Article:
This book is the first volume in a major new series, Oxford Television Studies and provides a comprehensive anthology on all the major issues relating to feminism and the production and reception of television. The feminist critical engagement with television has transformed the understanding of the medium. The initial focus on the domestic and explorations of the feminine has had to keep pace with an increasingly complex relationship between television programming, society, and women as producers and audience, contemporary theory, and the late twentieth-century society. Feminist Television Criticism explores that complexity. Most of the pieces selected deal with genres and topics that have been the dominant subjects of feminist television analysis-soaps mini-series, serials, sitcoms, housewives, "new women" heterosexual and lesbian romances, female audiences, and domesticity. Throughout, the focus is on feminist genres and how feminist critical understanding has developed in a historical perspective. Feminist Television Criticism will be an important teaching and study resource for all students and scholars working in the field of television studies, media studies, gender studies, and cultural studies.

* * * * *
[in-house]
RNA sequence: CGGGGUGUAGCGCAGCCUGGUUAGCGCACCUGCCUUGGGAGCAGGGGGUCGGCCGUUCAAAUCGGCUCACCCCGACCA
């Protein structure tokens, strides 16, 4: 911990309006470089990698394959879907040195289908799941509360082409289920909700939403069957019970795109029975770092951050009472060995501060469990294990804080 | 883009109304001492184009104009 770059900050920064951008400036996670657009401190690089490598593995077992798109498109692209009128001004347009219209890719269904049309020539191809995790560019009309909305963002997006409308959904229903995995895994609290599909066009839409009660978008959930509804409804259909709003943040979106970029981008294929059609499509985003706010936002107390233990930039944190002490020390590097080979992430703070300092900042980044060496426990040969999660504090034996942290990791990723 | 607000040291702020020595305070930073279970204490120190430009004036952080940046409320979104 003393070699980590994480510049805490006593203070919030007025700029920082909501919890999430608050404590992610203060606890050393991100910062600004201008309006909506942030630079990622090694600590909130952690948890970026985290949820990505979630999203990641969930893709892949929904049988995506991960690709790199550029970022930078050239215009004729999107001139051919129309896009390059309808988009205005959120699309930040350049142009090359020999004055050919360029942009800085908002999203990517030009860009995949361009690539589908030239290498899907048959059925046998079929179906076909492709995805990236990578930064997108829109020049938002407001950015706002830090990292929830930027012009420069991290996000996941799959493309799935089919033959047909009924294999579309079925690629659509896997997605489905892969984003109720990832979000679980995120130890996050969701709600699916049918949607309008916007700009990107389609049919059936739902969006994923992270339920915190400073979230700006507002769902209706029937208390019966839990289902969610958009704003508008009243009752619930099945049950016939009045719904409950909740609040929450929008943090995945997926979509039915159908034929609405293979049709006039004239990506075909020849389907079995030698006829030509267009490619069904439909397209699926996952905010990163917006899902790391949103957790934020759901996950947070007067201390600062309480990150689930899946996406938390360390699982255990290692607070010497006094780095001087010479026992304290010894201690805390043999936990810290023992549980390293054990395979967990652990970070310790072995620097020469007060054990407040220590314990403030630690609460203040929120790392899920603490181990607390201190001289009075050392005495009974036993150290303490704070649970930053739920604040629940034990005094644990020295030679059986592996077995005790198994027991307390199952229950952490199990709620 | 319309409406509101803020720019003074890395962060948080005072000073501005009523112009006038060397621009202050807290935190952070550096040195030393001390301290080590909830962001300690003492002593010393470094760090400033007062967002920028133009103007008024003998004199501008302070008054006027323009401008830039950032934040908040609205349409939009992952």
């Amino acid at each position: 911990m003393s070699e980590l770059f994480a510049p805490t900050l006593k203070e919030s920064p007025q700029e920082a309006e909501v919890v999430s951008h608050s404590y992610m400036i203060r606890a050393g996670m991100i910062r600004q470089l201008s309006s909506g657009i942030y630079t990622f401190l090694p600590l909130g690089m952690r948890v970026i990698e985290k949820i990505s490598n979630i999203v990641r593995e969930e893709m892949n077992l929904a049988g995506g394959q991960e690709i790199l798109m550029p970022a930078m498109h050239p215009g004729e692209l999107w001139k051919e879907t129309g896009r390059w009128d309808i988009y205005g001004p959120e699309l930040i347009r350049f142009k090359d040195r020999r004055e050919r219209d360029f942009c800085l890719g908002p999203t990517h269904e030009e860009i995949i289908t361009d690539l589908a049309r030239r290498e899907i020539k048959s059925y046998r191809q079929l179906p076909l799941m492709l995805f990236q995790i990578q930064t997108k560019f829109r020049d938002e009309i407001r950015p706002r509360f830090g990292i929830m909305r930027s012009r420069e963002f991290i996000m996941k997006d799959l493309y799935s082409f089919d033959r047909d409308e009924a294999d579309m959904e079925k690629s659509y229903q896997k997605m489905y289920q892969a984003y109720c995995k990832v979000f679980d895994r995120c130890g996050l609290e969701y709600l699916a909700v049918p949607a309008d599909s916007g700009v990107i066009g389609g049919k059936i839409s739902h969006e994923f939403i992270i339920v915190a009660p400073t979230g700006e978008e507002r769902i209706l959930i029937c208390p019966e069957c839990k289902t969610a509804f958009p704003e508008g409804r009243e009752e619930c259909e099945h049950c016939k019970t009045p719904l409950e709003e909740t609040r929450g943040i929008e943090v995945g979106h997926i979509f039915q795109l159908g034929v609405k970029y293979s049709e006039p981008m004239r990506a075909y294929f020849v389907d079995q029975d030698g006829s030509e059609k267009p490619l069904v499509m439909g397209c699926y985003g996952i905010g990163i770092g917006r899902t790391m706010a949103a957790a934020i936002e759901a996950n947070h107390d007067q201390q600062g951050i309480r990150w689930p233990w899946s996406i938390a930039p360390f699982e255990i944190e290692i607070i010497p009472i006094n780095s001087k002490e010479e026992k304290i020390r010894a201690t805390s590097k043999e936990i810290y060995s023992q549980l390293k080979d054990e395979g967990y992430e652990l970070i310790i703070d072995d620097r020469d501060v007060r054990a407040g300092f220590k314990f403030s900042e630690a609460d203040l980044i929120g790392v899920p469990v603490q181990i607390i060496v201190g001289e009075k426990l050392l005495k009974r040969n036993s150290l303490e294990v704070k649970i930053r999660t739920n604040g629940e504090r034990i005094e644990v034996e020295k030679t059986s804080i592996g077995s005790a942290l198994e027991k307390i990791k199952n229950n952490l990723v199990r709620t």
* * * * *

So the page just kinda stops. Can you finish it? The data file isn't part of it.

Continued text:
About the Author
Charlotte Brunsdon is Professor of Film and Television Studies at the University of Warwick, UK. Her books include Screen Tastes: Soap Opera to Satellite Dishes and The Feminist (1997), the Housewife and the Soap Opera (2000).
Lynn Spigel is a professor and the Frances E Willard Chair of Screen Cultures at Northwestern University, Illinois, USA. She is author of Make Room for TV: Television and the Family Ideal in Postwar America (1992) and co-editor of Television after TV: Essays on a Medium In Transition (2004).
Table of Contents
PART I: Housewives, Heroines, Feminists